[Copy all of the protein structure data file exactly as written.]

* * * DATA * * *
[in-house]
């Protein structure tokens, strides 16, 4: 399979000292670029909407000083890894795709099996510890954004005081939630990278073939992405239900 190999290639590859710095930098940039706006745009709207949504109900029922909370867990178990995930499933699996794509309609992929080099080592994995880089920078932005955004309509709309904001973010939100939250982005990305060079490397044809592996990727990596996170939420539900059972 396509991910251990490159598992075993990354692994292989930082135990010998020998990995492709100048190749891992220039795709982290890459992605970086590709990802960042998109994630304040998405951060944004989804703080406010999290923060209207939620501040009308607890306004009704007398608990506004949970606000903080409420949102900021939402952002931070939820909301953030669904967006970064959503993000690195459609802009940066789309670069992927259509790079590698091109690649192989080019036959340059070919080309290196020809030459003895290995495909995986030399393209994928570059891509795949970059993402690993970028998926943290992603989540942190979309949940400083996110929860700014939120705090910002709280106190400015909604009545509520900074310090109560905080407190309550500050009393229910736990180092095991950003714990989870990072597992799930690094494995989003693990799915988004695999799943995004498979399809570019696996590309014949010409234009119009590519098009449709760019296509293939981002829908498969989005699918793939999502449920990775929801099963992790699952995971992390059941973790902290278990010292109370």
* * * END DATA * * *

[in-house]
């Protein structure tokens, strides 16, 4: 399979000292670029909407000083890894795709099996510890954004005081939630990278073939992405239900 190999290639590859710095930098940039706006745009709207949504109900029922909370867990178990995930499933699996794509309609992929080099080592994995880089920078932005955004309509709309904001973010939100939250982005990305060079490397044809592996990727990596996170939420539900059972 396509991910251990490159598992075993990354692994292989930082135990010998020998990995492709100048190749891992220039795709982290890459992605970086590709990802960042998109994630304040998405951060944004989804703080406010999290923060209207939620501040009308607890306004009704007398608990506004949970606000903080409420949102900021939402952002931070939820909301953030669904967006970064959503993000690195459609802009940066789309670069992927259509790079590698091109690649192989080019036959340059070919080309290196020809030459003895290995495909995986030399393209994928570059891509795949970059993402690993970028998926943290992603989540942190979309949940400083996110929860700014939120705090910002709280106190400015909604009545509520900074310090109560905080407190309550500050009393229910736990180092095991950003714990989870990072597992799930690094494995989003693990799915988004695999799943995004498979399809570019696996590309014949010409234009119009590519098009449709760019296509293939981002829908498969989005699918793939999502449920990775929801099963992790699952995971992390059941973790902290278990010292109370």